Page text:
Transparency is vital to enhance public confidence in chemistry. The challenge is to create a balance between transparency and commercial confidentiality.

  All aspects of the REACH process need to be transparent so that interested parties can see how decisions are made. However this should not extend to providing detailed commercially sensitive information that would impact on competitiveness without providing any useful benefit, such as on the intermediates used in pharmaceutical syntheses, or on details of formulations that would allow competitors to copy mixtures or articles (finished products). Commercial enterprises should only have an obligation to declare hazardous components of mixtures and articles that could have public safety implications. The Society recognises the need for, and wishes to promote, dialogue between the chemical industry and other stakeholders to discuss information needs in the context of mutually desired outcomes.


  This is particularly true for "existing chemicals" that have been in use for many years with no apparent adverse effects.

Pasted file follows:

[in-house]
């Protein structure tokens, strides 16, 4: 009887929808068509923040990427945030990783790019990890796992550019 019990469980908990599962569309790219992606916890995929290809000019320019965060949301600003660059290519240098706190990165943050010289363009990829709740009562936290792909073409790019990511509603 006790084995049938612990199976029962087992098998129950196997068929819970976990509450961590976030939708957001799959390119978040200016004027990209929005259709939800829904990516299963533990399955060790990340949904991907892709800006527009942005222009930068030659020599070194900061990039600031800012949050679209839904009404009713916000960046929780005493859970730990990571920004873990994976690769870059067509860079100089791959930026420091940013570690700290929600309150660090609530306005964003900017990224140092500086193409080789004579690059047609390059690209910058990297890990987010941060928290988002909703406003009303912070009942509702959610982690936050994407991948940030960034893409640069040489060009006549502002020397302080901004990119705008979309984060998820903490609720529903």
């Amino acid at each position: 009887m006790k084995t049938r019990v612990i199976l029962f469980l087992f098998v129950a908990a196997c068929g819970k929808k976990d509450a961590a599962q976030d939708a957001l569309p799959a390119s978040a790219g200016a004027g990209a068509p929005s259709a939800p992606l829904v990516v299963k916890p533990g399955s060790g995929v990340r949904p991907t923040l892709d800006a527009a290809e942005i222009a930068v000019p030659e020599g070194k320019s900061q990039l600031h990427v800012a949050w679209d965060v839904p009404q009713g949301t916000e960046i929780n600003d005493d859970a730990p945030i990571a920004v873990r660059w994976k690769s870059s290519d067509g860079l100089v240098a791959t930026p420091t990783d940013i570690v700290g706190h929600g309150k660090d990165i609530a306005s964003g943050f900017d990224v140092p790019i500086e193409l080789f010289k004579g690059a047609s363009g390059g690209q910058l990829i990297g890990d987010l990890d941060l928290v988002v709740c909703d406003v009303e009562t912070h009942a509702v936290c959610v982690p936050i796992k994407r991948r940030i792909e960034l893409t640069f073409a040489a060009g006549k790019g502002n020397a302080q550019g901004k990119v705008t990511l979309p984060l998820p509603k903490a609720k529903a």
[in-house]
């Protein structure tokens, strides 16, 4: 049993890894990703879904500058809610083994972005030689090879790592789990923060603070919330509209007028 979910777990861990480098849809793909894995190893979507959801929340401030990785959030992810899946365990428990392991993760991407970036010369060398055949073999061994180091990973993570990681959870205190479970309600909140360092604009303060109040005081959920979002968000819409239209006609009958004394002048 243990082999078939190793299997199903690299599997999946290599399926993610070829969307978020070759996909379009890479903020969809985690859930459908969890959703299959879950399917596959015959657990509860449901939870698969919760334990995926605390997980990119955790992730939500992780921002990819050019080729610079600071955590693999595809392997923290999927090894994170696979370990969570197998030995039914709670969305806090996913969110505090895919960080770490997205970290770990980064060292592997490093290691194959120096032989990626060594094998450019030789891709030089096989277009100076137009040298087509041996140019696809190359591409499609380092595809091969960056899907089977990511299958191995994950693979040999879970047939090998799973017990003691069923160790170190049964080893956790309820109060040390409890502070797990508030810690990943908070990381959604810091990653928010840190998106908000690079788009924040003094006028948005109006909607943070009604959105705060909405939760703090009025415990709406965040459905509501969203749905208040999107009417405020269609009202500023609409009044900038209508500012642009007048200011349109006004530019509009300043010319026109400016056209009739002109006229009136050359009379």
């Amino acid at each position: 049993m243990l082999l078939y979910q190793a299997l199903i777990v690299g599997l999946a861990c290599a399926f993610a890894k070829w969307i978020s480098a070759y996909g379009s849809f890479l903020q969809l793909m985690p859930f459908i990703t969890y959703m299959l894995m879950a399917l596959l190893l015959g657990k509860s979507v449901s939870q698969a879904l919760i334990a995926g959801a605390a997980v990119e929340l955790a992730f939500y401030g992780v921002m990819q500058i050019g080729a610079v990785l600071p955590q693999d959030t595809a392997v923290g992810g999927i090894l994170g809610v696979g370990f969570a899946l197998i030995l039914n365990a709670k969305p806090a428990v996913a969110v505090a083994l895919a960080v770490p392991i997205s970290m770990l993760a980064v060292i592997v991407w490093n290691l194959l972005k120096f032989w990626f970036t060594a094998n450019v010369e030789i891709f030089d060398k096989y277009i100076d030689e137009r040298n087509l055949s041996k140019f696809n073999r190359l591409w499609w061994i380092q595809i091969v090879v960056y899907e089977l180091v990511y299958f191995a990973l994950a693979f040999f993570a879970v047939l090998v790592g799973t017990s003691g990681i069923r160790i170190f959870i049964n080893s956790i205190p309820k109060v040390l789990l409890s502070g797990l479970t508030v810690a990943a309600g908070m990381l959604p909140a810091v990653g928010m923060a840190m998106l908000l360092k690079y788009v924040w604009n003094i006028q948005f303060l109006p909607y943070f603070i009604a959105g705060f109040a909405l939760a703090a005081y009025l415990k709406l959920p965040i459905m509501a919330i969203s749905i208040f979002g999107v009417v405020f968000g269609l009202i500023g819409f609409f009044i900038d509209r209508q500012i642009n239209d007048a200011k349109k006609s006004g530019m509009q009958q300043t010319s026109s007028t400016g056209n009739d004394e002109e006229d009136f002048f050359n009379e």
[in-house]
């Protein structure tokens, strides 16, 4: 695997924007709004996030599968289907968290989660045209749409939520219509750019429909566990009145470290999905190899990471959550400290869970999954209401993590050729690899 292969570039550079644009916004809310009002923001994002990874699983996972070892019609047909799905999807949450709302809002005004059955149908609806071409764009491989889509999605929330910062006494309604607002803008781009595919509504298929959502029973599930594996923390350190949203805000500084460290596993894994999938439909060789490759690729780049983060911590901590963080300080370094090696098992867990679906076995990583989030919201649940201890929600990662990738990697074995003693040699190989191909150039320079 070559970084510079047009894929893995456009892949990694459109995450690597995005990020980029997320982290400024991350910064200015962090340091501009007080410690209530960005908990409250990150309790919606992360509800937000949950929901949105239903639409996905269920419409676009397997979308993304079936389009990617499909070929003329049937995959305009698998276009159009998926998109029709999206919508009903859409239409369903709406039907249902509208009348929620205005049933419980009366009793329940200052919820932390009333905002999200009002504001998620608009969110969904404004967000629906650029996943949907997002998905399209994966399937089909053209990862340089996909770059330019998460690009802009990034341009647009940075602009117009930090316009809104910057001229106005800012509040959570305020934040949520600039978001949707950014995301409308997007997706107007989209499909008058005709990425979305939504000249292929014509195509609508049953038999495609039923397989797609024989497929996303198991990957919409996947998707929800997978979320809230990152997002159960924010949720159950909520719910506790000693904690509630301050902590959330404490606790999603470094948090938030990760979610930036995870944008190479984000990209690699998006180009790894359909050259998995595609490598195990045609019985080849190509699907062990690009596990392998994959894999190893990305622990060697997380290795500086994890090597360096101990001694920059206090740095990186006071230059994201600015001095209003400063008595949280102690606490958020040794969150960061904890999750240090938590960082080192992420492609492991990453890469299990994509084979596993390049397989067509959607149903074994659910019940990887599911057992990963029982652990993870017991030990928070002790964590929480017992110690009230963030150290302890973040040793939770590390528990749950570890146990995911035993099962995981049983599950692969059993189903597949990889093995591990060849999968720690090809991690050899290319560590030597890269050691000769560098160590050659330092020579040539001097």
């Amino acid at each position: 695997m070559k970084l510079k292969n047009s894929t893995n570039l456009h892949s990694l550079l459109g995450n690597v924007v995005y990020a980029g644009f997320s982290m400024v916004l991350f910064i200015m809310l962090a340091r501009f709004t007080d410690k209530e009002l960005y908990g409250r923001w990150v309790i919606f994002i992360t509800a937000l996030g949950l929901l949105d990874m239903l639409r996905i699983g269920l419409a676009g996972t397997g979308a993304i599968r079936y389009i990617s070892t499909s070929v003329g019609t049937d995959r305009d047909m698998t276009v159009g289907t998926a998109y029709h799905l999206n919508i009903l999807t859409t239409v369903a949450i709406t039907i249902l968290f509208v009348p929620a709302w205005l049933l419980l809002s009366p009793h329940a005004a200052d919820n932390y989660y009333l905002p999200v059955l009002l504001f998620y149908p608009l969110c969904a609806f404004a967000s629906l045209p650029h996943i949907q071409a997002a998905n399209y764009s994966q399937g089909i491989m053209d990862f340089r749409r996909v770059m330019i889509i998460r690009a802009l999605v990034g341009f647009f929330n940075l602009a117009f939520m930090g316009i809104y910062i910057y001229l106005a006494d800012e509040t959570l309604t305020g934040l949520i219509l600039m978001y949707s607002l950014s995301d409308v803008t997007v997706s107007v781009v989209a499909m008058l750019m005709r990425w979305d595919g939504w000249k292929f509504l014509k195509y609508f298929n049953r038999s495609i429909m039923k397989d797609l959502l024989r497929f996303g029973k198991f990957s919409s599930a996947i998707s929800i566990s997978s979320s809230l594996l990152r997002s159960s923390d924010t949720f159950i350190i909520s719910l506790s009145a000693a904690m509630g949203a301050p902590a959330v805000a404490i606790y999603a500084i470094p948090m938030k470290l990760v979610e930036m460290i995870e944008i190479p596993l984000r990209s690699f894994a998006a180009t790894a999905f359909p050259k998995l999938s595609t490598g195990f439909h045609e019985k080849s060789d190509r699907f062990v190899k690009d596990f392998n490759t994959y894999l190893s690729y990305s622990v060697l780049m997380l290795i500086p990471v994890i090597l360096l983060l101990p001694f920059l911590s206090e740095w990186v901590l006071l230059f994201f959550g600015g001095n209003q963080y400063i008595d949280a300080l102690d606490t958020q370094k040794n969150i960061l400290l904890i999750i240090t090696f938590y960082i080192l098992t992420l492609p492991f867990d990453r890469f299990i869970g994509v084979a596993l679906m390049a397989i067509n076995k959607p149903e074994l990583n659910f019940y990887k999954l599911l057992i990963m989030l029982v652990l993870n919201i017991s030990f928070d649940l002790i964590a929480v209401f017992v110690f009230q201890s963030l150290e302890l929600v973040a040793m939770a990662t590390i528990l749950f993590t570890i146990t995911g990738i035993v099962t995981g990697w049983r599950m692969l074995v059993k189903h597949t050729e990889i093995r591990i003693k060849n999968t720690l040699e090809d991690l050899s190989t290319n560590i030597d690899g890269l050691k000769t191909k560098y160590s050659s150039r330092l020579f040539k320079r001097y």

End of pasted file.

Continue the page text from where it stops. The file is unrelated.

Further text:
Production and importation levels are not ideal indicators of potential harm or exposure. Therefore testing thresholds should, where practicable, take account of estimated actual exposure and potential impact.

  Furthermore, there should be greater acceptance of scientifically reliable historical data gathered for other toxicological assessments required under other regimes. In addition, data in dossiers produced to meet the requirements of other chemical evaluation programmes such as the US High Production Volume challenge should be mutually acceptable for REACH. There is a need for European Chemicals Agency guidance on using read across toxicity data and advice on what level of information is required at the Registration stage to enable a move away from a tick box approach.